The researchers will now work to develop a volumetric 3D printer that uses holograms of light to fabricate parts in a single step. According to Notaros, this will require them to develop a completely new silicon-photonics chip design, which they hope to showcase in a future research demonstration.            

The 3D-printed MIT logo created using the chip-based printer. Image via Nature Light Science and Applications.
The 3D printed MIT logo created using the chip-based 3D printer. Image via Nature Light Science and Applications.

Research enhances resin 3D printing  

This is not the first time researchers have sought to enhance the resin 3D printing process. Back in 2019, a team from the University of Michigan developed a high-speed 3D printing process said to be 100 times faster than other commercially available technologies. This technique can fabricate a 3D object with a single flash of light, rather than through the conventional layer-by-layer process.    

A vat polymerization technique based on SLA, UMich’s approach is a spin on continuous liquid interface production (CLIP), a method patented by California-based 3D printer provider Carbon. Here, an oxygen-permeable projection window creates a thin polymerization-free area at the bottom of the resin vat. This prevents resin from sticking to the projection window, boosting 3D printing speeds in the process.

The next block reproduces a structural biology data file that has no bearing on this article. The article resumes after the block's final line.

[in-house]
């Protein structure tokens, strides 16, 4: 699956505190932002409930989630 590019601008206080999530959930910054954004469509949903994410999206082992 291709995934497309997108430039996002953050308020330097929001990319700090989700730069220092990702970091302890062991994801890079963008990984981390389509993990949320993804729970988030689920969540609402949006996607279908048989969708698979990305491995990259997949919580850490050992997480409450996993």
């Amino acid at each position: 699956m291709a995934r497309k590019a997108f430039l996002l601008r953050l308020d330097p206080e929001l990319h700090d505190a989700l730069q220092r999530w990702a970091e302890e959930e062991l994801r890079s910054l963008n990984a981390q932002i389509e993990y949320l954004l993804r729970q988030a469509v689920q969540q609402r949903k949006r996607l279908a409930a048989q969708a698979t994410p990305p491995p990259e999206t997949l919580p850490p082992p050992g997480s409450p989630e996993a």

In the researcher’s method, a dual light source is used in place of the oxygen membrane used in the CLIP process. Ultraviolet (UV) and blue lights with different wavelengths can be tuned to start or stop the curing process as required. This technique enabled the UMich researchers to achieve 3D printing speeds of approximately 2 m/hour.    

Elsewhere, UT Austin researchers collaborated with Lawrence Livermore National Laboratory to investigate the use of metal wire grid polarizing filters in resin 3D printing

These components are designed to replace the conventional PVA film polarizers used in monochrome LCD screens, which generate patterns for 3D printing individual layers. Testing found that these wired grid polarizers enable a significantly higher light transmission efficiency when compared to their film counterparts.   

In liquid-crystal display (LCD) 3D printing, increased transmission efficiency translates to a higher intensity of UV light, shorter 3D printing times, thicker layers, and a wider curing surface.     

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Featured image shows a fabricated and packaged photonic chip. Photo via Nature Light Science and Applications.